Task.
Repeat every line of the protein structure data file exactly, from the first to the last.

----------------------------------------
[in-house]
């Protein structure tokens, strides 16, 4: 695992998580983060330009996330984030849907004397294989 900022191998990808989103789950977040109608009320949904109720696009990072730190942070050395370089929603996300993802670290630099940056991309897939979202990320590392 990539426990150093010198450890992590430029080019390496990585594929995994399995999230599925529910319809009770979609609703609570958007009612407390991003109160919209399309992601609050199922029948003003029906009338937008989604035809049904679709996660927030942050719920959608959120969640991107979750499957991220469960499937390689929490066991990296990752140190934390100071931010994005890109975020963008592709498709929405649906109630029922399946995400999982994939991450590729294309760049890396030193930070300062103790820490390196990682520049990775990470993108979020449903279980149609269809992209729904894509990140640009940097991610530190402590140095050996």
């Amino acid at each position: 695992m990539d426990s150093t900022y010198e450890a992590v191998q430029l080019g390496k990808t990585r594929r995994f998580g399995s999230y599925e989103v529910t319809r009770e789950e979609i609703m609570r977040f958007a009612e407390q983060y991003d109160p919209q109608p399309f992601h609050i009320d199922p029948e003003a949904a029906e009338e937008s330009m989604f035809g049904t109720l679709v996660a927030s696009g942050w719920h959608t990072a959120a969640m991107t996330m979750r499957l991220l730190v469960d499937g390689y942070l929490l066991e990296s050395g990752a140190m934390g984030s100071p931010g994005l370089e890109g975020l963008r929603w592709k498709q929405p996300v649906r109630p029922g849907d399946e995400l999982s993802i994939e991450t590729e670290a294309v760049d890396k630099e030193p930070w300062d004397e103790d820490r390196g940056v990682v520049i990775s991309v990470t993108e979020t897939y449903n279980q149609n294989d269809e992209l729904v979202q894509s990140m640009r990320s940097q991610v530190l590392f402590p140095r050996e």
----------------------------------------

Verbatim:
[in-house]
């Protein structure tokens, strides 16, 4: 695992998580983060330009996330984030849907004397294989 900022191998990808989103789950977040109608009320949904109720696009990072730190942070050395370089929603996300993802670290630099940056991309897939979202990320590392 990539426990150093010198450890992590430029080019390496990585594929995994399995999230599925529910319809009770979609609703609570958007009612407390991003109160919209399309992601609050199922029948003003029906009338937008989604035809049904679709996660927030942050719920959608959120969640991107979750499957991220469960499937390689929490066991990296990752140190934390100071931010994005890109975020963008592709498709929405649906109630029922399946995400999982994939991450590729294309760049890396030193930070300062103790820490390196990682520049990775990470993108979020449903279980149609269809992209729904894509990140640009940097991610530190402590140095050996």
């Amino acid at each position: 695992m990539d426990s150093t900022y010198e450890a992590v191998q430029l080019g390496k990808t990585r594929r995994f998580g399995s999230y599925e989103v529910t319809r009770e789950e979609i609703m609570r977040f958007a009612e407390q983060y991003d109160p919209q109608p399309f992601h609050i009320d199922p029948e003003a949904a029906e009338e937008s330009m989604f035809g049904t109720l679709v996660a927030s696009g942050w719920h959608t990072a959120a969640m991107t996330m979750r499957l991220l730190v469960d499937g390689y942070l929490l066991e990296s050395g990752a140190m934390g984030s100071p931010g994005l370089e890109g975020l963008r929603w592709k498709q929405p996300v649906r109630p029922g849907d399946e995400l999982s993802i994939e991450t590729e670290a294309v760049d890396k630099e030193p930070w300062d004397e103790d820490r390196g940056v990682v520049i990775s991309v990470t993108e979020t897939y449903n279980q149609n294989d269809e992209l729904v979202q894509s990140m640009r990320s940097q991610v530190l590392f402590p140095r050996e």